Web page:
Sunday, May 09, 2010

Release Date 5/9/2010

Rain storm heading toward me.
crocodile infested lunch spot
house and boat the sign says "petrol for sale"
storm on the way out
group of kids in a canoe that I saw as I was leaving.

I went for a longish paddle down to Albatross Pass. Kavieng is near the very north of New Ireland, but to get all the way around to the other side of the island, which is called “The West Coast” you have to go another 8 or 9 nautical miles through a small pass called “Albatross Pass”.

I have been down in this direction before, but this time I made it to the gap between the islands, that is a lot like a river. It totally reminded of the mangrove swamps in Florida.

I kept looking out of the corner of my eye for crocadiles and the spot I stopped for lunch was just some rocks in the mangroves and wasn’t real comfortable.

I didn’t get all the way to the West coast because I was running out of time:

13:15 left kavieng

15:15 entrance to cut between islands.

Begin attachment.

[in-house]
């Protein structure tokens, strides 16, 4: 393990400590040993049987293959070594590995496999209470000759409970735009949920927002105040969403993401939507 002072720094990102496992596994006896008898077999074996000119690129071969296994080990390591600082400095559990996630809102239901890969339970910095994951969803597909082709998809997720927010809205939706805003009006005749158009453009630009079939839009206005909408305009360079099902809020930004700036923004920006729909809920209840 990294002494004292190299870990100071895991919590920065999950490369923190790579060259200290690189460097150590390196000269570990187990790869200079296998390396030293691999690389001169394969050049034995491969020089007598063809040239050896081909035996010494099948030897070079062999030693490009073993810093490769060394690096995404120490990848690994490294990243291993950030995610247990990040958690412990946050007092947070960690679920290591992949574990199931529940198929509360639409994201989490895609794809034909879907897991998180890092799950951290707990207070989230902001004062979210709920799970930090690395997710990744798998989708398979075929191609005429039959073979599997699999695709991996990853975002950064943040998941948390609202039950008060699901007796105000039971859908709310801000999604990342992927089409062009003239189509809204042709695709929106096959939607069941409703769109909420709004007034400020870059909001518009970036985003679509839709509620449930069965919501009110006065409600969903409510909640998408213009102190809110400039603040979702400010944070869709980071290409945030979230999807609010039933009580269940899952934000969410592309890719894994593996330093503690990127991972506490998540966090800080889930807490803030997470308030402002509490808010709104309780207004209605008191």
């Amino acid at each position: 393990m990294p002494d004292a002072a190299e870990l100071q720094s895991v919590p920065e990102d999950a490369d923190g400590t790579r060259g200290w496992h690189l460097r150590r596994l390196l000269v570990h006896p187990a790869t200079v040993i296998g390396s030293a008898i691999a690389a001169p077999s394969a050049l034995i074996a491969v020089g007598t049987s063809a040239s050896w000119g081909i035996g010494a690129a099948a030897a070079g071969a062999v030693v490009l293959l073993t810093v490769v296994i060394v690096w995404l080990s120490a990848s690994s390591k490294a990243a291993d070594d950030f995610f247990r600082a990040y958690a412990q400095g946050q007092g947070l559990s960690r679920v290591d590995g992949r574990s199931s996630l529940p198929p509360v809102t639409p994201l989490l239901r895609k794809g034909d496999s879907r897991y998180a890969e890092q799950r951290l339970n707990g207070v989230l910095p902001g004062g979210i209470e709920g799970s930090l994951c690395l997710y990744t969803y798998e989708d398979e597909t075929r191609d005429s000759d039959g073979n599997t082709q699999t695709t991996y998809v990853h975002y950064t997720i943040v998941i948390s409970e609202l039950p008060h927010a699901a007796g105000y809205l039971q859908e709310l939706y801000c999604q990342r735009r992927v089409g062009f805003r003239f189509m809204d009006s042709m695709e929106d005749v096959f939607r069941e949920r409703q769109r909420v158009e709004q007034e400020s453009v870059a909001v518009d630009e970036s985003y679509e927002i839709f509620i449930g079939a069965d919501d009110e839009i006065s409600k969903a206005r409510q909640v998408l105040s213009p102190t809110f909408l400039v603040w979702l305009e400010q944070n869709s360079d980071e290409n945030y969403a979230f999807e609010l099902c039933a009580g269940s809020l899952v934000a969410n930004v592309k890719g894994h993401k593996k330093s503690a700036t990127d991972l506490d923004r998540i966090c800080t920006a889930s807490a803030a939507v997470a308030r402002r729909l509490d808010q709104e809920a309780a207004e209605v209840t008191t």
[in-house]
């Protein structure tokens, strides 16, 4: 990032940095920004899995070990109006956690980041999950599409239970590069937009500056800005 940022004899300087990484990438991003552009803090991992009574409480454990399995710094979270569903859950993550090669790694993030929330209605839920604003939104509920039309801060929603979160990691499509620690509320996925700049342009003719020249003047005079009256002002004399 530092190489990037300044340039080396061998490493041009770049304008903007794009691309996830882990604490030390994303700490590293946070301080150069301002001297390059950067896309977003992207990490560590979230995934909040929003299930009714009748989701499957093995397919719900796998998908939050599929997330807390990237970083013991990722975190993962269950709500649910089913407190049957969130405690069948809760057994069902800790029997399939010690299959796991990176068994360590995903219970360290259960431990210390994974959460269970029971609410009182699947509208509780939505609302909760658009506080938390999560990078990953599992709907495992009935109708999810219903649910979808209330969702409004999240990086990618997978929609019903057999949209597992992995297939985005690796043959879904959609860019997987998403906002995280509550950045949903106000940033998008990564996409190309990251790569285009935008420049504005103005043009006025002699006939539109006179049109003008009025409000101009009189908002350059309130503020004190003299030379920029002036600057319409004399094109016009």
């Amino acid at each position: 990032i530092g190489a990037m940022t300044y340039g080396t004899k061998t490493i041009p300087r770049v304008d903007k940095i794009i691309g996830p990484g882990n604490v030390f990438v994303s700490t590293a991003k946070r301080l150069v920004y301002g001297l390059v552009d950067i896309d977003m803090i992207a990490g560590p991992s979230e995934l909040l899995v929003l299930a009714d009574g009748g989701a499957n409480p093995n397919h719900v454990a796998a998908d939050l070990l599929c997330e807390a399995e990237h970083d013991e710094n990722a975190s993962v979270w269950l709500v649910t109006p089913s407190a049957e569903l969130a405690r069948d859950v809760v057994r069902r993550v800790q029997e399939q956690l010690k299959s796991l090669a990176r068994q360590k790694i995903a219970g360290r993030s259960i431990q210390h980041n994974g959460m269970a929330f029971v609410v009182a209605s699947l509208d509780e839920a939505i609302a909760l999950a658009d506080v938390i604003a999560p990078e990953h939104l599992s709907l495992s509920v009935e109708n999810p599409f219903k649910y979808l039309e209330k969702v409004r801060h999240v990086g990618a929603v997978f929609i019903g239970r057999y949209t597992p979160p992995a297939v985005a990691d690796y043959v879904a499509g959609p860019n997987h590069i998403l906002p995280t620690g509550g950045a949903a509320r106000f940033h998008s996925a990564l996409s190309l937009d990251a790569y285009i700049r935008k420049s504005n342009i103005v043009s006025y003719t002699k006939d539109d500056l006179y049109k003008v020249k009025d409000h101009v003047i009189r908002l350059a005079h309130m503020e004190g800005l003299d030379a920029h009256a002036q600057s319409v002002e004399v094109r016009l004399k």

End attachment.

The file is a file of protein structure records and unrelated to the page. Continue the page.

15:56 house where they were selling fuel. This was only sign of human life in the area.

16:20 turned around, and had lunch.

16:40 start paddling back

17:50 in the rain off Eissen Island.

19:15 home.

The area was interesting, but I wish I had left earlier so I could have gotten all the way to the other coast. I hope to go diving on the other coast next weekend. It is supposed be really nice. Steep wall dives and massive numbers of fish.

It had been very rainy for the past 3 or 4 days, and I got pelted by rain a couple of times, but the winds weren’t too bad, and it wasn’t really cold. It was actually much better than paddling in full sun.

I took a photo of the being in the rain on the way out, and the advancing rain just as it was getting dark. The advancing storm eventually hit me, but both storms only lasted 20 minutes or so.

Kate left the same morning to go to Tench Island. This is a tiny spot about 70 Nautical Miles North of Kavieng. The week before the Island was hit by the Beluga Revolution, a German cargo ship. It did a lot of damage to the reef so the local government asked Kate’s organization to do a survey of the damage.

I got a satellite call from her that night, and they did make it up there. They were going in little tiny “banana boats” Kate made sure they took 2 boats just in case there were problems. You hear stories about people breaking down and being lost for months at a time. The locals don’t have Sat phones, GPS untils, or EPIRBs.

Truth: its quiet when there is nobody around.

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